Mientras duermes (Sleep Tight, 2011): It doesn’t seem like many horror movies go really deeply into true horror. So-called “torture porn” films have explored pain, gore and sadism but don’t offer much more than shock value, a currency that is quickly depreciated as jaded viewers require more and more of it to pay attention. Sleep Tight is a truly horrific study in sadism with almost no blood shed at all; yet its terror and evil are likely to leave you unsettled for days—and worried that there really might be monsters under your bed. César is the concierge of an apartment building. He has his duties to perform but he has a more urgent calling, to keep everybody in his life unhappy. Since he controls the environment in which these people live, having access to their homes and their mail, being able to spread lies and rumor, this is remarkably easy. He has everybody, even his own mother, in a state of fear, anxiety or depression—everybody except for Clara. Nothing he does seems to dim her light, not infesting her apartment with thousands of roaches overnight, not infecting her make-up with dangerous chemicals that do horrible things to her complexion, nothing. Clara is a real problem. What will César do? Not only is this a real horror movie, and a mostly psychological horror movie, it’s also a story of a clash between good and evil, presented as a twisted urban fairy tale. It’s definitely not for the easily freaked out.
They Came To Rob Las Vegas (1968): Gary Lockwood stars in this excellent crime drama about an armored car heist in the Nevada desert. It also turns out to be a story of revenge and changing times. It begins with a middle-aged gangster getting out of jail and finding 1968 America to be a bizarrely changed place. He wants to pull off a job but Lockwood won’t go in with him, protesting that security measures have intensified as much as music, fashion and dancing have changed. This guy goes ahead with the job regardless, with spectacularly bad results. Lockwood is then compelled to do the job himself, for reasons which become clear only at the end of the movie. Great flick with terrific location photography, a solid script, excellent performances and a cool score. Lee J. Cobb, as the boss of the armored car company, is excellent as always.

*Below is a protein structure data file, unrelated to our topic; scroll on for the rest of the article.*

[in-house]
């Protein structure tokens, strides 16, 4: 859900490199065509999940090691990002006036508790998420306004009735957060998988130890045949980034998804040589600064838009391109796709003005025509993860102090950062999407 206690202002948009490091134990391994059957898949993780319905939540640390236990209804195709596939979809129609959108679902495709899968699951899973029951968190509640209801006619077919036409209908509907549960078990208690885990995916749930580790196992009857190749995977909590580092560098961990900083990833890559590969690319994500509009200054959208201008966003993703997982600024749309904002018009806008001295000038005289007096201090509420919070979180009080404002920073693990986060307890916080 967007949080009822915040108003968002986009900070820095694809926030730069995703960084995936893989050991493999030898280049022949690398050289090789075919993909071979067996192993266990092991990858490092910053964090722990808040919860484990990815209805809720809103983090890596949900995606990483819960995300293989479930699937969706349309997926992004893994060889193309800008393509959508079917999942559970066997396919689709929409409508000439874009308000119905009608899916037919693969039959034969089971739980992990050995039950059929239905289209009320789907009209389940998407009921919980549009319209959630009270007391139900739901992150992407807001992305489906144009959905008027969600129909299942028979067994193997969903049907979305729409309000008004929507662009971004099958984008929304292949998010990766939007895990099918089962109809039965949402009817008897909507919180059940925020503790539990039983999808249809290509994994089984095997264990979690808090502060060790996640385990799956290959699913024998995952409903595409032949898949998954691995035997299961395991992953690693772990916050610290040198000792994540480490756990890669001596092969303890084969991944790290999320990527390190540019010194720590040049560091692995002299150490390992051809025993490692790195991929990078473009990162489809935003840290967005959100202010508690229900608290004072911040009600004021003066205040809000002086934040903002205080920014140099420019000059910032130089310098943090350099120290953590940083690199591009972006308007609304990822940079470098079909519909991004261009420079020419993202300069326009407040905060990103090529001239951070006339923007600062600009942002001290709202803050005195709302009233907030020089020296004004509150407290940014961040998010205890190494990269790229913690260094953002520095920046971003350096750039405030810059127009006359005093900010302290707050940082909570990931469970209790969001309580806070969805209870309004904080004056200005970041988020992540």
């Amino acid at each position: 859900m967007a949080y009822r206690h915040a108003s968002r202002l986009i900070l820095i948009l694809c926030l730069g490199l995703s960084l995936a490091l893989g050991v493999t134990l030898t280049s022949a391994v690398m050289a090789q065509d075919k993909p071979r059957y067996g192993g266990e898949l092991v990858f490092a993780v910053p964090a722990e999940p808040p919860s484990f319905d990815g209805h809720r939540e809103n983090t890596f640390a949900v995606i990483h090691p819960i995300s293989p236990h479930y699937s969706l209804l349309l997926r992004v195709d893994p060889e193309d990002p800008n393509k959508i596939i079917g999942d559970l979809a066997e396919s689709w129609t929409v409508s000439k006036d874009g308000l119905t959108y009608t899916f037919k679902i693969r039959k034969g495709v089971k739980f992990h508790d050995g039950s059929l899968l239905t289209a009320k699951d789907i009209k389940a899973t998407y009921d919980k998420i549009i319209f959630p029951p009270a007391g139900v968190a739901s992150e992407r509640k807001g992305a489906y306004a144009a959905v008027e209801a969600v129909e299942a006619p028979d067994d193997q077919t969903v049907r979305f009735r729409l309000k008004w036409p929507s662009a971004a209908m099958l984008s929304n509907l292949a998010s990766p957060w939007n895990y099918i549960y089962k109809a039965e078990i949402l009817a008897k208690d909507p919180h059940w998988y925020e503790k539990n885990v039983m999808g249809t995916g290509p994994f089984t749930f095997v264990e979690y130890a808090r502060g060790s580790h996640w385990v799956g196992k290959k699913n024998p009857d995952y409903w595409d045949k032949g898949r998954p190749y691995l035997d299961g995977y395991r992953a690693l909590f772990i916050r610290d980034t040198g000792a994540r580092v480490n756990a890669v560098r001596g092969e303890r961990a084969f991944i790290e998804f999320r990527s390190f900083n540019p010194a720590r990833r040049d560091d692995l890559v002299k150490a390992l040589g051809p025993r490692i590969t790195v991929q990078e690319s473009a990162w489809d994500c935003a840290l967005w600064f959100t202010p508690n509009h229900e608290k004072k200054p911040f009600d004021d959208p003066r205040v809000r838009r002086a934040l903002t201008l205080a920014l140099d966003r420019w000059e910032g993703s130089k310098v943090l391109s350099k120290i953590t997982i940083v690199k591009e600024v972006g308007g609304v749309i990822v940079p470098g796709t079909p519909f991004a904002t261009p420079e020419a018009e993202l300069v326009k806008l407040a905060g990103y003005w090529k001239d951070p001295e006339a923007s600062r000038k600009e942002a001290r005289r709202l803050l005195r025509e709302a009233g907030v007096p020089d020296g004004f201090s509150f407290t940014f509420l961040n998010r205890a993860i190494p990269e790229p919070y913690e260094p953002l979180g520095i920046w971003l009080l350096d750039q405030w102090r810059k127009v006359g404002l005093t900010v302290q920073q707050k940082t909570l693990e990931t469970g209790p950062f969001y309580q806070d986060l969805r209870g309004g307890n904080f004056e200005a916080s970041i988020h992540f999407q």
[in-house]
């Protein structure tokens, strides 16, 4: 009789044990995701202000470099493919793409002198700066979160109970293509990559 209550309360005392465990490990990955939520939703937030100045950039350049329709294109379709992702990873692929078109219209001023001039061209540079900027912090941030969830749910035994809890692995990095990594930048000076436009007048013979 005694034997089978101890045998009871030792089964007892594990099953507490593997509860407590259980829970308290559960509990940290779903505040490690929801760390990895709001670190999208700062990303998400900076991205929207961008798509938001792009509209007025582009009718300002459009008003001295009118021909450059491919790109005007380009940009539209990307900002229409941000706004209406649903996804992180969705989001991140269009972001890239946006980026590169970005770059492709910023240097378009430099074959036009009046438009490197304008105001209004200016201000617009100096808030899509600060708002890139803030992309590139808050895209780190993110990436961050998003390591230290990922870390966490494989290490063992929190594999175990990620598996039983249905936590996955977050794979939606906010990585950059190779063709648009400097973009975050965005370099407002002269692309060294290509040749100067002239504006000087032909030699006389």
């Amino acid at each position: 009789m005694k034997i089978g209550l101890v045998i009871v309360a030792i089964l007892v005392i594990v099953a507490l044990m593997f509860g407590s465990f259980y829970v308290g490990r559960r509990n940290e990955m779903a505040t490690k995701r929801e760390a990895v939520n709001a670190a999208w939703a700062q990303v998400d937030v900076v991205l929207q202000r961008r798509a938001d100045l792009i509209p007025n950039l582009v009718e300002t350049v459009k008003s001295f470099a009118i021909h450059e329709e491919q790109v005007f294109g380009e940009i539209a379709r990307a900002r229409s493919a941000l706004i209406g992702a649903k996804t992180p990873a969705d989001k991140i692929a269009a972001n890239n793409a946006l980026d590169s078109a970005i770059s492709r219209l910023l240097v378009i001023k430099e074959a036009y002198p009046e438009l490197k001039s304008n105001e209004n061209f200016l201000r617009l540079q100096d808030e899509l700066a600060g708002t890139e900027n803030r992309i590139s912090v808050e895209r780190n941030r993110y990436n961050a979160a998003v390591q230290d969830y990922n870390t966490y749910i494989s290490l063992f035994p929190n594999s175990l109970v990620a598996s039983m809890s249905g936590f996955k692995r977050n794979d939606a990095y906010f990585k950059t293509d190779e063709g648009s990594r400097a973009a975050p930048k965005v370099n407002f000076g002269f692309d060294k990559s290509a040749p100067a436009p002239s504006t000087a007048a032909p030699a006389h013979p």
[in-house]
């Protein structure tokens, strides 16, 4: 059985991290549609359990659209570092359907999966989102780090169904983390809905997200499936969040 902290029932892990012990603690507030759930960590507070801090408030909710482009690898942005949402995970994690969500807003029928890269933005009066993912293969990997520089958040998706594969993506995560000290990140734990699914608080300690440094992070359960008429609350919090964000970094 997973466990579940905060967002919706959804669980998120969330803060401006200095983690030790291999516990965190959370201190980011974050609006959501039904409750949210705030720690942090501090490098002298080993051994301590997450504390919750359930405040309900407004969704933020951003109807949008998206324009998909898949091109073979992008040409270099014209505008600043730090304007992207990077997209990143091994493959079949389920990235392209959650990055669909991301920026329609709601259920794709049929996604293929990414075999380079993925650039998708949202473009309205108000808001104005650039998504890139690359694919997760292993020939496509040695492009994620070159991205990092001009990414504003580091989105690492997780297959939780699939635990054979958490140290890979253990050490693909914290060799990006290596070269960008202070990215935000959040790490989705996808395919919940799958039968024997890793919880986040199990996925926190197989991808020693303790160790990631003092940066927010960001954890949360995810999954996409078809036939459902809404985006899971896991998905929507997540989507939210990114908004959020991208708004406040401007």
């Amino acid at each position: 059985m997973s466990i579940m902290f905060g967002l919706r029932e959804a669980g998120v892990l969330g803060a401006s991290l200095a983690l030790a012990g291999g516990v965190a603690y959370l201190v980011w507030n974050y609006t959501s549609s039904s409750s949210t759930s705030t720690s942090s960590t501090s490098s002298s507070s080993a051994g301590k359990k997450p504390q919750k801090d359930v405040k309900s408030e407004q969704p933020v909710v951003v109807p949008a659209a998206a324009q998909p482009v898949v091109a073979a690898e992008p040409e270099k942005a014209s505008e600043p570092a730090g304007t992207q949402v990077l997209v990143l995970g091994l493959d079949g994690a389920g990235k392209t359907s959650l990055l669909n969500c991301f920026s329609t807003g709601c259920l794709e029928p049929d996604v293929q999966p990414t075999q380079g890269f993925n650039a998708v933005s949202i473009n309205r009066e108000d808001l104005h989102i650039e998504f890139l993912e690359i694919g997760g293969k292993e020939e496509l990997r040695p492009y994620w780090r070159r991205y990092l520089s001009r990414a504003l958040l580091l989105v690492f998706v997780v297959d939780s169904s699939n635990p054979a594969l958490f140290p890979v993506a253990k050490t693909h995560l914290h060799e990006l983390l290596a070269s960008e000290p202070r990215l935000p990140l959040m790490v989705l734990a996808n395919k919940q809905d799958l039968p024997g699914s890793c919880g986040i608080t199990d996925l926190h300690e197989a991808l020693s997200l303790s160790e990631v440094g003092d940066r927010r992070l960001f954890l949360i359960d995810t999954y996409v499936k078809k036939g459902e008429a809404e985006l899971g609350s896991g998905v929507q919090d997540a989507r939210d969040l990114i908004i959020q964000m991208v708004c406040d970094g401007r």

The Big Caper (1957): This heist drama is based on a book by Lionel White, who is probably best known for The Killing, the novel that was adapted for the Stanley Kubrick movie of the same name. The Big Caper is a story of a bank job, but it turns on one of my favorite plot developments, the transformation of character by environment. In order to pull off the heist, two of the criminals move into the bank’ sleepy suburban town and establish a cover identity as two regular citizens. They buy a local business, act like they’re happily married, talk about their plans to raise a family there and become friends with the locals. After a few months of this, though, they kind of like the way they’re living and don’t want to trade it for the big score. And when the rogues' gallery of their violent, perverse and drunk confederates show up, they’re appalled to be in the company they used to keep. James Gregory is especially good as the evil boss.